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correspondent chris jansing joins me now with more. chris, you spoke with one of the president's key economic advisers, right? >> reporter: hey, alex. yeah, i talked to jason furman, chairman of the council of economic advisers, but he's also somebody who when he went to harvard, one of the first people he met was matt damon, the oscar-winning actor, who tells the story that he almost went home because he was so intimidated by how smart furman was. president obama obviously not intimidated. the two have worked closely on key economic issues. he won the nobel peace prize, but unlike the fictional jim bartlett, he does not have a nobel prize in economics. take us inside the room. what's it like to be with him tackling a tough economic problem? >> the thing to understand about the nobel prize in economics is it's usually given towards the end of your career, for a lifetime of work. >> reporter: you think he might still get it? >> it is still a possibility for him. >> good afternoon. we've seen the longest job streak on record and wages have
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gone more than any in the past 40. >> the thing i love most with meetings about him is he always has the economic people in the room and he has the political people in the room, and he always starts with the economic people. this is a guy who reads the memos we write. and when i learned that he actually read all of them beginning to end -- >> were you surprised? >> i didn't realize he was reading every word. once i realized that, we started to be a little bit more judicious and say, you know what, maybe we don't need to give him the eight different versions of the same analysis. >> reporter: the "washington post" called you "the wonkiest wonk in the white house," but is the president even wonkier than you are maybe? >> i think the president loves this stuff. >> reporter: is there one thing that the president and you wish you could have gotten done that you didn't? >> the single most important economic policy that didn't get done was immigration reform. >> i think it is heartbreaking for the millions of immigrants who made their lives here, who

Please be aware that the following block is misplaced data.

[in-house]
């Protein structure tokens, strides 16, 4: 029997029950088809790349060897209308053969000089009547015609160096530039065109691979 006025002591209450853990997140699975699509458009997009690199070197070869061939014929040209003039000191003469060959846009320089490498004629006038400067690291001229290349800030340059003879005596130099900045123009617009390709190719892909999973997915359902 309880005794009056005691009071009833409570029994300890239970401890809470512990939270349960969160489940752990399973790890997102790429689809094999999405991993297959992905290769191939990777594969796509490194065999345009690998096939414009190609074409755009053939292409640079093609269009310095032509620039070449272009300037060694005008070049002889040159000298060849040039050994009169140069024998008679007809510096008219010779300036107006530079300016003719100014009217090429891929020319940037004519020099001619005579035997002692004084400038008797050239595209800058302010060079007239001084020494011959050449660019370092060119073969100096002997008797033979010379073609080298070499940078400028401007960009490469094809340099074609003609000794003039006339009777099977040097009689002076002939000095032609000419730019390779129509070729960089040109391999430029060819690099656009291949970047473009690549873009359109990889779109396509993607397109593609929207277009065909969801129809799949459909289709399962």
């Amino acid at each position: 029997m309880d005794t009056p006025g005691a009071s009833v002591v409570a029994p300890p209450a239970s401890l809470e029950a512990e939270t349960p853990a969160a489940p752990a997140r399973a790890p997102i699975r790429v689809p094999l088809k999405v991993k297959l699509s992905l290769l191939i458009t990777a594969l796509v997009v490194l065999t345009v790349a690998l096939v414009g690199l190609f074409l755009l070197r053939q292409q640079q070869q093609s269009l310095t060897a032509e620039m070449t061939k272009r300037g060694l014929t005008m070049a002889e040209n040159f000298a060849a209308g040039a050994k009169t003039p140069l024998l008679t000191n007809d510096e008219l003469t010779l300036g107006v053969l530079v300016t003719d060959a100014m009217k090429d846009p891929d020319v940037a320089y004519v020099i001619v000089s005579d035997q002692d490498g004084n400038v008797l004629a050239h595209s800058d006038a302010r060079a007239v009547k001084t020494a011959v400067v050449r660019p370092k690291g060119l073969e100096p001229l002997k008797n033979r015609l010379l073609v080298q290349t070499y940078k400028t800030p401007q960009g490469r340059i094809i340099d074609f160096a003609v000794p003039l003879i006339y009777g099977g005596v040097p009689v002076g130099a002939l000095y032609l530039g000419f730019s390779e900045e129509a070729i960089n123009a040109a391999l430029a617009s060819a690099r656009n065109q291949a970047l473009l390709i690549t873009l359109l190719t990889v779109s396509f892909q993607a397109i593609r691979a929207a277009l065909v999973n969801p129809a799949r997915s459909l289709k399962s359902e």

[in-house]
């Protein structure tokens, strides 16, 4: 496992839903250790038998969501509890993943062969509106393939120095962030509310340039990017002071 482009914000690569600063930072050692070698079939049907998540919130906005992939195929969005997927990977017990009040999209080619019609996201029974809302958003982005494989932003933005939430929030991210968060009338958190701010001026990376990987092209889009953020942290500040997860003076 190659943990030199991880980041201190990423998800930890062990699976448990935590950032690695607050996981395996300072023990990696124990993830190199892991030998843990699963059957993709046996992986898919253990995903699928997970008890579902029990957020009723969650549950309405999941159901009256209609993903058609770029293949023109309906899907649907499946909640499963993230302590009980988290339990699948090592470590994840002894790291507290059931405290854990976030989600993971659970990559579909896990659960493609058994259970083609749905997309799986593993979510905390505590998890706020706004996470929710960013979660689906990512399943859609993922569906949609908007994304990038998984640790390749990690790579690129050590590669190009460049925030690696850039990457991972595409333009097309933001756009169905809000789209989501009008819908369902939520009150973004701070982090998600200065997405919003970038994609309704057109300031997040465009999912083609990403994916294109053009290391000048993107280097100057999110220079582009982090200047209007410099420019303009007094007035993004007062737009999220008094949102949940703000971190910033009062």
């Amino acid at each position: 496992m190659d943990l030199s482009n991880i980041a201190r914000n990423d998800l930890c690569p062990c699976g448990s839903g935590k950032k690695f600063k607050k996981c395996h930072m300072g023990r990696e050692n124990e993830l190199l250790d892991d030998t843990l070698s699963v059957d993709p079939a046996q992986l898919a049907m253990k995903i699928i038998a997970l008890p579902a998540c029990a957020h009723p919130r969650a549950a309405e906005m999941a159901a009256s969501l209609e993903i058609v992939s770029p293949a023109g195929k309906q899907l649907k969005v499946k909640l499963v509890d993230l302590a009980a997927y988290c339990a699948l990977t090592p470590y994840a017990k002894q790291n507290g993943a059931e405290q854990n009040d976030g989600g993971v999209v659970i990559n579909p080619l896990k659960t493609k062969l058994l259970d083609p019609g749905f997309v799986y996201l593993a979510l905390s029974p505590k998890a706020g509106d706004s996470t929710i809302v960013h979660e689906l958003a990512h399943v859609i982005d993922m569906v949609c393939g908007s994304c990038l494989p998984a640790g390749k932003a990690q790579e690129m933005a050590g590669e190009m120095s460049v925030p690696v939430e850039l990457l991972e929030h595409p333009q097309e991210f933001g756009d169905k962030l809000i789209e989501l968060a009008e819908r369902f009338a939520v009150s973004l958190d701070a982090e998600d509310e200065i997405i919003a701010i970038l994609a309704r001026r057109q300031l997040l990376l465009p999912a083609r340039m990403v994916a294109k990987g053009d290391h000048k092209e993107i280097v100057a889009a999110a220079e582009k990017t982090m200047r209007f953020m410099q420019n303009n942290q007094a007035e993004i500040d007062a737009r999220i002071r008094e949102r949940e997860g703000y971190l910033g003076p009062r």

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have raised families here. >> to me, that's the biggest regret on the economic side. >> reporter: how closely will you be watching what happens with something that you were key in putting together, and that's obamacare? >> i think it's going to be hard to do anything to it because it worked. >> reporter: what will you miss about the president? >> i'll miss talking about chinese science fiction novels with him. >> reporter: seriously. >> seriously. whenever he goes off on vacation, he puts out the list of books he was reading. and last year he put out a book "the three-body problem" by a chinese author, translated into english. it was a fantastic novel. >> reporter: thank goodness. >> i had read it. he read it. he ended up really liking it. we talked about this a bunch in a meeting. we both read the sequel at about the same time. and then when the third one came out, i got an advanced copy of it for him, prepublication, gave it to him for his birthday and he ended up talking to his
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science adviser about some of the issues that are raised. i try not to be offended when i'm cut out of meetings. i'm the type of person who's really like why wasn't i in this meeting, but the fact that he did discuss this novel with his science adviser and didn't include me in the discussion, i might always be bitter of that. >> reporter: is that your low point of the white house service? >> me being cut out of that meating, yeah. >> reporter: furman takes a lot of good-natured ribbing about being a nerd, takes it well. it was said famously that when he decided he needed to lose some weight, he plotted it all out on a spreadsheet. alex? >> makes sense. got to love the wonk. thanks, chris. what donald trump has to say in his inaugural address that could begin to heal the country's divide. and next hour on "am joy," joy's exclusive interview with broadway legend jennifer holliday and her decision not to perform at the inauguration. your insurance company won't replace